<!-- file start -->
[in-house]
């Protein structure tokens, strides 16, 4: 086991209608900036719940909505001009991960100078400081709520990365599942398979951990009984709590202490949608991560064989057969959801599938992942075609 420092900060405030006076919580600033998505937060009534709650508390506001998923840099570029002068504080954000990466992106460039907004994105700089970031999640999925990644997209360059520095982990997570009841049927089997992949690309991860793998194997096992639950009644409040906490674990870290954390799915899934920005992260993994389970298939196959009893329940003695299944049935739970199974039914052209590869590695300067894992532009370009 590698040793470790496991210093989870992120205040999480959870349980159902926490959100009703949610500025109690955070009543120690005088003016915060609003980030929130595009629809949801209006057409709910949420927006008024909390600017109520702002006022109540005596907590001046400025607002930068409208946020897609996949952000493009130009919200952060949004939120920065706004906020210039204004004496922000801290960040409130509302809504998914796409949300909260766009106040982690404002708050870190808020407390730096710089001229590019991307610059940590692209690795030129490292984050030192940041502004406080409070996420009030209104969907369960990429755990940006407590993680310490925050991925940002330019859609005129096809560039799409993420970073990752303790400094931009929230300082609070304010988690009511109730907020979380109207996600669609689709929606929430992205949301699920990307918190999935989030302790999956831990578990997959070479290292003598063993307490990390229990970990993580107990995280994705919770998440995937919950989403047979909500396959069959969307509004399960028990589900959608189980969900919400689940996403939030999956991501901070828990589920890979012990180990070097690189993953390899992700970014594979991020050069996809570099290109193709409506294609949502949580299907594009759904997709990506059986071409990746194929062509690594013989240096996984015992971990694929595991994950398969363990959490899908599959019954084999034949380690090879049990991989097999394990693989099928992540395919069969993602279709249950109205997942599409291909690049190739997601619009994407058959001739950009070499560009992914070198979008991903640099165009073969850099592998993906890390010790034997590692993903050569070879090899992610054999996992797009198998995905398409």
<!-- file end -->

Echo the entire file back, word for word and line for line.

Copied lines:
[in-house]
């Protein structure tokens, strides 16, 4: 086991209608900036719940909505001009991960100078400081709520990365599942398979951990009984709590202490949608991560064989057969959801599938992942075609 420092900060405030006076919580600033998505937060009534709650508390506001998923840099570029002068504080954000990466992106460039907004994105700089970031999640999925990644997209360059520095982990997570009841049927089997992949690309991860793998194997096992639950009644409040906490674990870290954390799915899934920005992260993994389970298939196959009893329940003695299944049935739970199974039914052209590869590695300067894992532009370009 590698040793470790496991210093989870992120205040999480959870349980159902926490959100009703949610500025109690955070009543120690005088003016915060609003980030929130595009629809949801209006057409709910949420927006008024909390600017109520702002006022109540005596907590001046400025607002930068409208946020897609996949952000493009130009919200952060949004939120920065706004906020210039204004004496922000801290960040409130509302809504998914796409949300909260766009106040982690404002708050870190808020407390730096710089001229590019991307610059940590692209690795030129490292984050030192940041502004406080409070996420009030209104969907369960990429755990940006407590993680310490925050991925940002330019859609005129096809560039799409993420970073990752303790400094931009929230300082609070304010988690009511109730907020979380109207996600669609689709929606929430992205949301699920990307918190999935989030302790999956831990578990997959070479290292003598063993307490990390229990970990993580107990995280994705919770998440995937919950989403047979909500396959069959969307509004399960028990589900959608189980969900919400689940996403939030999956991501901070828990589920890979012990180990070097690189993953390899992700970014594979991020050069996809570099290109193709409506294609949502949580299907594009759904997709990506059986071409990746194929062509690594013989240096996984015992971990694929595991994950398969363990959490899908599959019954084999034949380690090879049990991989097999394990693989099928992540395919069969993602279709249950109205997942599409291909690049190739997601619009994407058959001739950009070499560009992914070198979008991903640099165009073969850099592998993906890390010790034997590692993903050569070879090899992610054999996992797009198998995905398409």